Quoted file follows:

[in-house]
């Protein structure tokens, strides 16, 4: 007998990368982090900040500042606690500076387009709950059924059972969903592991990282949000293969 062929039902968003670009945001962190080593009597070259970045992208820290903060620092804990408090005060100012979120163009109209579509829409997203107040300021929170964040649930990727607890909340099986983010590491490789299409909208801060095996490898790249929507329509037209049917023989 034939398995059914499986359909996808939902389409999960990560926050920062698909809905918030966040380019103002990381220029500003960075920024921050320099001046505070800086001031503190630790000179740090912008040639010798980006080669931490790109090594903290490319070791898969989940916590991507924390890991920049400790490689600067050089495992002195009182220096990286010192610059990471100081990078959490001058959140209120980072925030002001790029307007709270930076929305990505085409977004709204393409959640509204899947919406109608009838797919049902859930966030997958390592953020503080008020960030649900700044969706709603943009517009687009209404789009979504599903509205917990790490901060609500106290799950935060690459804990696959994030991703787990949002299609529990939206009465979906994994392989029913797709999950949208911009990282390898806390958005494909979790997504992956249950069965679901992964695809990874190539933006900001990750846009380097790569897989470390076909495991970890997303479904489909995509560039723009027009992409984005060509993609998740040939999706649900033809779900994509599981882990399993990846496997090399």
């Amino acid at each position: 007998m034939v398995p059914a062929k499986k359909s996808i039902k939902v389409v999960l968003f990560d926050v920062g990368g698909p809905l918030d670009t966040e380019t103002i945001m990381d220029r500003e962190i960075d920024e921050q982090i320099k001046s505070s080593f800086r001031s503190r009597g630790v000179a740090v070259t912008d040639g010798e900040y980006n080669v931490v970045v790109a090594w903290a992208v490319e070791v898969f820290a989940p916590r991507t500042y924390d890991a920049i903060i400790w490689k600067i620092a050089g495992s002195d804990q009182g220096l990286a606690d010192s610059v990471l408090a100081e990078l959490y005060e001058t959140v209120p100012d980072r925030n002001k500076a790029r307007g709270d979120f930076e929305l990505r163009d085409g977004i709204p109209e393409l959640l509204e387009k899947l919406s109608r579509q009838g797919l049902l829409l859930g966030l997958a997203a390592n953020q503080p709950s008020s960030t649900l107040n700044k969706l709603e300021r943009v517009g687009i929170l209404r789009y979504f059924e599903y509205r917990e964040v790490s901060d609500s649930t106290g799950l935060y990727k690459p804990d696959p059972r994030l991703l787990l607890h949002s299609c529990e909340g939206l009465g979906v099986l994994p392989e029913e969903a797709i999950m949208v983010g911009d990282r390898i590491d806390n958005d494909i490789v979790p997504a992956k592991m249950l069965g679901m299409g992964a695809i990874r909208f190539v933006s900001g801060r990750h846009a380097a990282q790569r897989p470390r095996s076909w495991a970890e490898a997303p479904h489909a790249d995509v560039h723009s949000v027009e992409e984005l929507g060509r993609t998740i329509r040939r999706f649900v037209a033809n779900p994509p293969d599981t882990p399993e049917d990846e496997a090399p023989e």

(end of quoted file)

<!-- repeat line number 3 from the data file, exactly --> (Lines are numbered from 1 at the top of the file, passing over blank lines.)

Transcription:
């Amino acid at each position: 007998m034939v398995p059914a062929k499986k359909s996808i039902k939902v389409v999960l968003f990560d926050v920062g990368g698909p809905l918030d670009t966040e380019t103002i945001m990381d220029r500003e962190i960075d920024e921050q982090i320099k001046s505070s080593f800086r001031s503190r009597g630790v000179a740090v070259t912008d040639g010798e900040y980006n080669v931490v970045v790109a090594w903290a992208v490319e070791v898969f820290a989940p916590r991507t500042y924390d890991a920049i903060i400790w490689k600067i620092a050089g495992s002195d804990q009182g220096l990286a606690d010192s610059v990471l408090a100081e990078l959490y005060e001058t959140v209120p100012d980072r925030n002001k500076a790029r307007g709270d979120f930076e929305l990505r163009d085409g977004i709204p109209e393409l959640l509204e387009k899947l919406s109608r579509q009838g797919l049902l829409l859930g966030l997958a997203a390592n953020q503080p709950s008020s960030t649900l107040n700044k969706l709603e300021r943009v517009g687009i929170l209404r789009y979504f059924e599903y509205r917990e964040v790490s901060d609500s649930t106290g799950l935060y990727k690459p804990d696959p059972r994030l991703l787990l607890h949002s299609c529990e909340g939206l009465g979906v099986l994994p392989e029913e969903a797709i999950m949208v983010g911009d990282r390898i590491d806390n958005d494909i490789v979790p997504a992956k592991m249950l069965g679901m299409g992964a695809i990874r909208f190539v933006s900001g801060r990750h846009a380097a990282q790569r897989p470390r095996s076909w495991a970890e490898a997303p479904h489909a790249d995509v560039h723009s949000v027009e992409e984005l929507g060509r993609t998740i329509r040939r999706f649900v037209a033809n779900p994509p293969d599981t882990p399993e049917d990846e496997a090399p023989e």